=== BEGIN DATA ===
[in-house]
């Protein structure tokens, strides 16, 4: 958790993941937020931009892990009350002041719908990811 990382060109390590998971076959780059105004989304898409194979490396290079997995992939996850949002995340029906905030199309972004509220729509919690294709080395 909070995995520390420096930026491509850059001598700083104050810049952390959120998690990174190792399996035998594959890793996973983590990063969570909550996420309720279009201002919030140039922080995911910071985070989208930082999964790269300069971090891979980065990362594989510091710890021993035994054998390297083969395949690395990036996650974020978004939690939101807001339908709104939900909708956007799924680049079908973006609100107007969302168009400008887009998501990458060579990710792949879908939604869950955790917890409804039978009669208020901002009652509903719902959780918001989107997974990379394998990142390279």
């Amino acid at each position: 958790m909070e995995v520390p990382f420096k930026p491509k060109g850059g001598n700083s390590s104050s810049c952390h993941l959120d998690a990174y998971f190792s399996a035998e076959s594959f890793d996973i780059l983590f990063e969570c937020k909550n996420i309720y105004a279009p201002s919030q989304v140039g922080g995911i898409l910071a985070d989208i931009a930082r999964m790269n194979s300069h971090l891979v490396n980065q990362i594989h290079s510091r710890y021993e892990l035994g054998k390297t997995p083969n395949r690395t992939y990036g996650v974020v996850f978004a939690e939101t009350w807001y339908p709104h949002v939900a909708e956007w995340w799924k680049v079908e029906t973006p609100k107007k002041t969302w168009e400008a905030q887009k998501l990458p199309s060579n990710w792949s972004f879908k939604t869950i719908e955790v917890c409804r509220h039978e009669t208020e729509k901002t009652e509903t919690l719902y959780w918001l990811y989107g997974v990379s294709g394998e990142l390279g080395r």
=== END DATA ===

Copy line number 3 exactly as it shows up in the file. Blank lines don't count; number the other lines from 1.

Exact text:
């Amino acid at each position: 958790m909070e995995v520390p990382f420096k930026p491509k060109g850059g001598n700083s390590s104050s810049c952390h993941l959120d998690a990174y998971f190792s399996a035998e076959s594959f890793d996973i780059l983590f990063e969570c937020k909550n996420i309720y105004a279009p201002s919030q989304v140039g922080g995911i898409l910071a985070d989208i931009a930082r999964m790269n194979s300069h971090l891979v490396n980065q990362i594989h290079s510091r710890y021993e892990l035994g054998k390297t997995p083969n395949r690395t992939y990036g996650v974020v996850f978004a939690e939101t009350w807001y339908p709104h949002v939900a909708e956007w995340w799924k680049v079908e029906t973006p609100k107007k002041t969302w168009e400008a905030q887009k998501l990458p199309s060579n990710w792949s972004f879908k939604t869950i719908e955790v917890c409804r509220h039978e009669t208020e729509k901002t009652e509903t919690l719902y959780w918001l990811y989107g997974v990379s294709g394998e990142l390279g080395r």